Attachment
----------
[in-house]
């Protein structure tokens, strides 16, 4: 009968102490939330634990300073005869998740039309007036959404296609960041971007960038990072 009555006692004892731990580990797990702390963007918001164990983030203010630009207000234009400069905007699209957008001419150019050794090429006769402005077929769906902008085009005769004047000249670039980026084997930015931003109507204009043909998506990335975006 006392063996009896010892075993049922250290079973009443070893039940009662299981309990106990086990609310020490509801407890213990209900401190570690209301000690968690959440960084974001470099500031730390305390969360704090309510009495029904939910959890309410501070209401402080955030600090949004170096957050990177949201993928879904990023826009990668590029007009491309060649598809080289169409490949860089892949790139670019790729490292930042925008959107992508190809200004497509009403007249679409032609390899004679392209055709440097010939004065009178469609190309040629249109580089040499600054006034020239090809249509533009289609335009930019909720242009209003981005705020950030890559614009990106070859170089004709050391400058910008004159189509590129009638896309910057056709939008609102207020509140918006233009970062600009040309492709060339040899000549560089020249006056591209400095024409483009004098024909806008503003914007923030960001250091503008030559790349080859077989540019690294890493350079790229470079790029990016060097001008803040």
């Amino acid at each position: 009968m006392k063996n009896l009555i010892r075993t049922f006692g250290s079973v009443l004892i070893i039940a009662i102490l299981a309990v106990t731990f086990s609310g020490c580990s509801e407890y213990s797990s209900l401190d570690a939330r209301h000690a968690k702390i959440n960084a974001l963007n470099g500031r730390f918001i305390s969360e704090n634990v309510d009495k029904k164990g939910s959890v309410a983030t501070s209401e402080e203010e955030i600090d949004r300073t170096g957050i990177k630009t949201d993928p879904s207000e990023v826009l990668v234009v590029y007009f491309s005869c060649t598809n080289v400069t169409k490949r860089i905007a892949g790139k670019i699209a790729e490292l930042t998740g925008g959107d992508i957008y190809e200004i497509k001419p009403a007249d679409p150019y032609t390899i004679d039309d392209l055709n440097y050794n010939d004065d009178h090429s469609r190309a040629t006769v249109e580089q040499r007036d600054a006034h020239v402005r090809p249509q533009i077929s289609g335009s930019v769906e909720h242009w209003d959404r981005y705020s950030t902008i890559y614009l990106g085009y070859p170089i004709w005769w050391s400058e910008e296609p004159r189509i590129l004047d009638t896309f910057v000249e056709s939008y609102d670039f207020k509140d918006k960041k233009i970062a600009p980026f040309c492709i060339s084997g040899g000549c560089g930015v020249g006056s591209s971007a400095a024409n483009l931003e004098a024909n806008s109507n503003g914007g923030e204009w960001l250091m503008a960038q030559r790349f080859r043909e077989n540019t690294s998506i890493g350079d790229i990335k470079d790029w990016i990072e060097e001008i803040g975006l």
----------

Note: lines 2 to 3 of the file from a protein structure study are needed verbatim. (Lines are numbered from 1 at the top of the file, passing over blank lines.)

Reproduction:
């Protein structure tokens, strides 16, 4: 009968102490939330634990300073005869998740039309007036959404296609960041971007960038990072 009555006692004892731990580990797990702390963007918001164990983030203010630009207000234009400069905007699209957008001419150019050794090429006769402005077929769906902008085009005769004047000249670039980026084997930015931003109507204009043909998506990335975006 006392063996009896010892075993049922250290079973009443070893039940009662299981309990106990086990609310020490509801407890213990209900401190570690209301000690968690959440960084974001470099500031730390305390969360704090309510009495029904939910959890309410501070209401402080955030600090949004170096957050990177949201993928879904990023826009990668590029007009491309060649598809080289169409490949860089892949790139670019790729490292930042925008959107992508190809200004497509009403007249679409032609390899004679392209055709440097010939004065009178469609190309040629249109580089040499600054006034020239090809249509533009289609335009930019909720242009209003981005705020950030890559614009990106070859170089004709050391400058910008004159189509590129009638896309910057056709939008609102207020509140918006233009970062600009040309492709060339040899000549560089020249006056591209400095024409483009004098024909806008503003914007923030960001250091503008030559790349080859077989540019690294890493350079790229470079790029990016060097001008803040």
């Amino acid at each position: 009968m006392k063996n009896l009555i010892r075993t049922f006692g250290s079973v009443l004892i070893i039940a009662i102490l299981a309990v106990t731990f086990s609310g020490c580990s509801e407890y213990s797990s209900l401190d570690a939330r209301h000690a968690k702390i959440n960084a974001l963007n470099g500031r730390f918001i305390s969360e704090n634990v309510d009495k029904k164990g939910s959890v309410a983030t501070s209401e402080e203010e955030i600090d949004r300073t170096g957050i990177k630009t949201d993928p879904s207000e990023v826009l990668v234009v590029y007009f491309s005869c060649t598809n080289v400069t169409k490949r860089i905007a892949g790139k670019i699209a790729e490292l930042t998740g925008g959107d992508i957008y190809e200004i497509k001419p009403a007249d679409p150019y032609t390899i004679d039309d392209l055709n440097y050794n010939d004065d009178h090429s469609r190309a040629t006769v249109e580089q040499r007036d600054a006034h020239v402005r090809p249509q533009i077929s289609g335009s930019v769906e909720h242009w209003d959404r981005y705020s950030t902008i890559y614009l990106g085009y070859p170089i004709w005769w050391s400058e910008e296609p004159r189509i590129l004047d009638t896309f910057v000249e056709s939008y609102d670039f207020k509140d918006k960041k233009i970062a600009p980026f040309c492709i060339s084997g040899g000549c560089g930015v020249g006056s591209s971007a400095a024409n483009l931003e004098a024909n806008s109507n503003g914007g923030e204009w960001l250091m503008a960038q030559r790349f080859r043909e077989n540019t690294s998506i890493g350079d790229i990335k470079d790029w990016i990072e060097e001008i803040g975006l």